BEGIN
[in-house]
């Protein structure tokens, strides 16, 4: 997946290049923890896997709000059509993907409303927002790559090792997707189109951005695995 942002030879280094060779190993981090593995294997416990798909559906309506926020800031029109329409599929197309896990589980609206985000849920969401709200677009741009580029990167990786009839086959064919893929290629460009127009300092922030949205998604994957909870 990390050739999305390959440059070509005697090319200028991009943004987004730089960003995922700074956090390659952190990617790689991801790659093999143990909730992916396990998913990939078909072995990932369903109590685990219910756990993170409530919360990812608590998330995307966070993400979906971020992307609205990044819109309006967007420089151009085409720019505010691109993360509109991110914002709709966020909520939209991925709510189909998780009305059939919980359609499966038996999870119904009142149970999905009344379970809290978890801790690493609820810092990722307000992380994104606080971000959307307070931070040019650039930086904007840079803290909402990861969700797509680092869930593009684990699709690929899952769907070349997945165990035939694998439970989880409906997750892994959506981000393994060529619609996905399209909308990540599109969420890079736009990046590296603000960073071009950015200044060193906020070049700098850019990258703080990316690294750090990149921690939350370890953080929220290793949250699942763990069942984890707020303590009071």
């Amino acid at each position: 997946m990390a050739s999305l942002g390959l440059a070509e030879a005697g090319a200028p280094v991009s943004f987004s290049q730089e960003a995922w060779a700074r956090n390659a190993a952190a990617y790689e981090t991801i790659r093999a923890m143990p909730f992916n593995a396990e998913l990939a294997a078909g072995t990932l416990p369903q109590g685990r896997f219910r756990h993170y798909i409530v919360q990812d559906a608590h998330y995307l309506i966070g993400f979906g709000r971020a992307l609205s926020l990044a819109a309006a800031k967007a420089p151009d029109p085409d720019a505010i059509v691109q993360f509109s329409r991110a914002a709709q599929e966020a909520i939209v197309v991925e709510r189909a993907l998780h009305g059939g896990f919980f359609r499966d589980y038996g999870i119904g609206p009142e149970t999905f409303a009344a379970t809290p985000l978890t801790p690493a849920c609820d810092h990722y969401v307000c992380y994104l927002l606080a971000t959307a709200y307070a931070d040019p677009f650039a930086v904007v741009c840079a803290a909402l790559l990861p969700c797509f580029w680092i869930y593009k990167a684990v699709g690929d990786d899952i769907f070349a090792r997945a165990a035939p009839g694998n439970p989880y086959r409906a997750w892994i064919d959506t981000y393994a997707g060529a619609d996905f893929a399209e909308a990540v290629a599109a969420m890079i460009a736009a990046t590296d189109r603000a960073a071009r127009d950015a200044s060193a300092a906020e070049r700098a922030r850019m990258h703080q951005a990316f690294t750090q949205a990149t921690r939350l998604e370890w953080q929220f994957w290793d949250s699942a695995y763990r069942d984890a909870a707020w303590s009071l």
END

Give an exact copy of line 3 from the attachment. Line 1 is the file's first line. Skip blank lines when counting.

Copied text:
């Amino acid at each position: 997946m990390a050739s999305l942002g390959l440059a070509e030879a005697g090319a200028p280094v991009s943004f987004s290049q730089e960003a995922w060779a700074r956090n390659a190993a952190a990617y790689e981090t991801i790659r093999a923890m143990p909730f992916n593995a396990e998913l990939a294997a078909g072995t990932l416990p369903q109590g685990r896997f219910r756990h993170y798909i409530v919360q990812d559906a608590h998330y995307l309506i966070g993400f979906g709000r971020a992307l609205s926020l990044a819109a309006a800031k967007a420089p151009d029109p085409d720019a505010i059509v691109q993360f509109s329409r991110a914002a709709q599929e966020a909520i939209v197309v991925e709510r189909a993907l998780h009305g059939g896990f919980f359609r499966d589980y038996g999870i119904g609206p009142e149970t999905f409303a009344a379970t809290p985000l978890t801790p690493a849920c609820d810092h990722y969401v307000c992380y994104l927002l606080a971000t959307a709200y307070a931070d040019p677009f650039a930086v904007v741009c840079a803290a909402l790559l990861p969700c797509f580029w680092i869930y593009k990167a684990v699709g690929d990786d899952i769907f070349a090792r997945a165990a035939p009839g694998n439970p989880y086959r409906a997750w892994i064919d959506t981000y393994a997707g060529a619609d996905f893929a399209e909308a990540v290629a599109a969420m890079i460009a736009a990046t590296d189109r603000a960073a071009r127009d950015a200044s060193a300092a906020e070049r700098a922030r850019m990258h703080q951005a990316f690294t750090q949205a990149t921690r939350l998604e370890w953080q929220f994957w290793d949250s699942a695995y763990r069942d984890a909870a707020w303590s009071l």